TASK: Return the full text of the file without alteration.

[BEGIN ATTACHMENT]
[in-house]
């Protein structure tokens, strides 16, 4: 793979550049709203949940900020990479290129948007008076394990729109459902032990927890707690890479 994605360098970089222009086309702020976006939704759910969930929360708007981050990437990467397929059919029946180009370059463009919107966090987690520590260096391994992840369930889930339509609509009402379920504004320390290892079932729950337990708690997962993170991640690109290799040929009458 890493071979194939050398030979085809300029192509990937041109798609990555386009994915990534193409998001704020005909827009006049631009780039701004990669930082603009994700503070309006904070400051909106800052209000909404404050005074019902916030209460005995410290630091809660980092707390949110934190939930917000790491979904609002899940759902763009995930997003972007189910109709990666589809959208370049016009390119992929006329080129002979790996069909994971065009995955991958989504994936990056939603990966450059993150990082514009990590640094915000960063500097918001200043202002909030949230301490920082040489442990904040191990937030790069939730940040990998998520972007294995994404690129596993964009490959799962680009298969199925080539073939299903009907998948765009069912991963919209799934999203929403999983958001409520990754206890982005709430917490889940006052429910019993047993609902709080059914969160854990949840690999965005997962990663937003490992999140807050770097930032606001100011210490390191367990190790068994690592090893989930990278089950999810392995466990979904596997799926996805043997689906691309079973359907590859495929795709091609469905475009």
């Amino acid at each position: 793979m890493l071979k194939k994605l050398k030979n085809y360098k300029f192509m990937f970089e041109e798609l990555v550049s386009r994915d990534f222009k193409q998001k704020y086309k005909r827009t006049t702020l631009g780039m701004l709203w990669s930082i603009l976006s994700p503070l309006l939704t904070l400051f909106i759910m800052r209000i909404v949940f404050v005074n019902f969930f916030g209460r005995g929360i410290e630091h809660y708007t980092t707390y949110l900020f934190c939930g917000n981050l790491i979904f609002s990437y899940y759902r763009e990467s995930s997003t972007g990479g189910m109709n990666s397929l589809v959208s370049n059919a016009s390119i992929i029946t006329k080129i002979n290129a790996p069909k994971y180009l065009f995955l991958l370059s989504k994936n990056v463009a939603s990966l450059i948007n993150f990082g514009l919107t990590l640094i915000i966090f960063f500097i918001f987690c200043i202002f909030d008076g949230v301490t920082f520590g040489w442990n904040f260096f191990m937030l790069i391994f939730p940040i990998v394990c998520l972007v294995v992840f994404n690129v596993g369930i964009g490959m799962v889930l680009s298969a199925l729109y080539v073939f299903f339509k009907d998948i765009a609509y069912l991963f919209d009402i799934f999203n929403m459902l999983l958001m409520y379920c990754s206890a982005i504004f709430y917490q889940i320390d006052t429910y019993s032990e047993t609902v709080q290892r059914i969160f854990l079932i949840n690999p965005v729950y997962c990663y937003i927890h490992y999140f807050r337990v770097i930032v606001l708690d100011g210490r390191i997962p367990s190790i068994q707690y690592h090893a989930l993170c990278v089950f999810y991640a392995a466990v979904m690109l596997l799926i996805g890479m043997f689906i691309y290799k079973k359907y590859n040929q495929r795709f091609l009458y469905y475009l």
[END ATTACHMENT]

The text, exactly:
[in-house]
């Protein structure tokens, strides 16, 4: 793979550049709203949940900020990479290129948007008076394990729109459902032990927890707690890479 994605360098970089222009086309702020976006939704759910969930929360708007981050990437990467397929059919029946180009370059463009919107966090987690520590260096391994992840369930889930339509609509009402379920504004320390290892079932729950337990708690997962993170991640690109290799040929009458 890493071979194939050398030979085809300029192509990937041109798609990555386009994915990534193409998001704020005909827009006049631009780039701004990669930082603009994700503070309006904070400051909106800052209000909404404050005074019902916030209460005995410290630091809660980092707390949110934190939930917000790491979904609002899940759902763009995930997003972007189910109709990666589809959208370049016009390119992929006329080129002979790996069909994971065009995955991958989504994936990056939603990966450059993150990082514009990590640094915000960063500097918001200043202002909030949230301490920082040489442990904040191990937030790069939730940040990998998520972007294995994404690129596993964009490959799962680009298969199925080539073939299903009907998948765009069912991963919209799934999203929403999983958001409520990754206890982005709430917490889940006052429910019993047993609902709080059914969160854990949840690999965005997962990663937003490992999140807050770097930032606001100011210490390191367990190790068994690592090893989930990278089950999810392995466990979904596997799926996805043997689906691309079973359907590859495929795709091609469905475009």
């Amino acid at each position: 793979m890493l071979k194939k994605l050398k030979n085809y360098k300029f192509m990937f970089e041109e798609l990555v550049s386009r994915d990534f222009k193409q998001k704020y086309k005909r827009t006049t702020l631009g780039m701004l709203w990669s930082i603009l976006s994700p503070l309006l939704t904070l400051f909106i759910m800052r209000i909404v949940f404050v005074n019902f969930f916030g209460r005995g929360i410290e630091h809660y708007t980092t707390y949110l900020f934190c939930g917000n981050l790491i979904f609002s990437y899940y759902r763009e990467s995930s997003t972007g990479g189910m109709n990666s397929l589809v959208s370049n059919a016009s390119i992929i029946t006329k080129i002979n290129a790996p069909k994971y180009l065009f995955l991958l370059s989504k994936n990056v463009a939603s990966l450059i948007n993150f990082g514009l919107t990590l640094i915000i966090f960063f500097i918001f987690c200043i202002f909030d008076g949230v301490t920082f520590g040489w442990n904040f260096f191990m937030l790069i391994f939730p940040i990998v394990c998520l972007v294995v992840f994404n690129v596993g369930i964009g490959m799962v889930l680009s298969a199925l729109y080539v073939f299903f339509k009907d998948i765009a609509y069912l991963f919209d009402i799934f999203n929403m459902l999983l958001m409520y379920c990754s206890a982005i504004f709430y917490q889940i320390d006052t429910y019993s032990e047993t609902v709080q290892r059914i969160f854990l079932i949840n690999p965005v729950y997962c990663y937003i927890h490992y999140f807050r337990v770097i930032v606001l708690d100011g210490r390191i997962p367990s190790i068994q707690y690592h090893a989930l993170c990278v089950f999810y991640a392995a466990v979904m690109l596997l799926i996805g890479m043997f689906i691309y290799k079973k359907y590859n040929q495929r795709f091609l009458y469905y475009l």